Threat Signal then took the stage. The Hamilton-based band delivered their particular brand of industrial-tinged melodic death to an appreciative audience. The crowd really dug the performance, and displayed their approval by throwing off a great deal of cheerfully aggressive energy. In contrast, Threat Signal‘s energy level on stage ebbed and flowed as they played. When they broke out newer material, such as “This Is The Beginning of the End” off last year’s Vigilance, their performance was notably more vibrant and energized; when they performed older songs, they immediately grew more subdued. Whether or not the band was completely enamored with their own material, the metalheads at the Opera House certainly enjoyed it, and bloodthirstily roared their approval for every song.

The feeling in the room changed profoundly as the audience waited for Dark Tranquility to take the stage. Whereas the Opera House had been filled with scrappy, almost pleasantly thuggish energy for the first three bands, now the tension took on a hushed, taut, tightly-wound quality. A projector flickered above the audience, casting an eerie, uneven white light over the crowd. When Dark Tranquility finally walked on stage, the room released that tension in a rush that was at once hysterical and incredibly receptive.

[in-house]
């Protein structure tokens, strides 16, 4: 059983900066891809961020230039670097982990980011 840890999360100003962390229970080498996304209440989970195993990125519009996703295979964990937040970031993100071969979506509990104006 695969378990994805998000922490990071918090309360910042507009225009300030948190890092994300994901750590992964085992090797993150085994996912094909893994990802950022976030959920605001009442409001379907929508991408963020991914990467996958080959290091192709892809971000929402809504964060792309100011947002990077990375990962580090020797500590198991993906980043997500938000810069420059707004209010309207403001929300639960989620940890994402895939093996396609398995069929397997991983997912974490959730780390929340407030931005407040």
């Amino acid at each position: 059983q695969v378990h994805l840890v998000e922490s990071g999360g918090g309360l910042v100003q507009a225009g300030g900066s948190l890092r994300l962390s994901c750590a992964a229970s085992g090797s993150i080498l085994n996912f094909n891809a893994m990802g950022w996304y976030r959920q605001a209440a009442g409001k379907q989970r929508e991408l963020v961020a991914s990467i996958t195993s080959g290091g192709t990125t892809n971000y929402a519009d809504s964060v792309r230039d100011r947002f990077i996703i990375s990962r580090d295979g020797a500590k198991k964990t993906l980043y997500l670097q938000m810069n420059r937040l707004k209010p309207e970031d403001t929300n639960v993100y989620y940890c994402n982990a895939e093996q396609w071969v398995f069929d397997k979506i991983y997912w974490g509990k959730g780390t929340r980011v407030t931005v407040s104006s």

Dark Tranquility‘s set drew heavily from their latest album, We Are The Void, as they are currently on tour to support it. However, to the crowd’s delight, they also played a wide selection of older material, including “The Gallery.” I was also thrilled to hear them perform “Focus Shift” and “Final Resistance.” About two-thirds of the way through the set, Mikael Stanne announced that they would not be coming on for an encore, but that instead “we’re just going to play until we are done.” They performed for nearly a full two hours, and played their hearts out the whole time. A friend remarked that Mikael Stanne (who paced and grinned and dove across the stage all night) looked like there was no where else in the world he would rather be than on that particular stage on that particular night, and I couldn’t agree more. They ended the evening by playing “Terminus (Where Death Is Most Alive);” by the time the song finally ended and the initially rapturous applause died down, I am not sure I could have begged for an encore if pressed – not because I had not enjoyed myself, but simply because in giving so much to the performance, Dark Tranquility demanded a great deal in return. Their performance exhausted me, and I was profoundly grateful for it.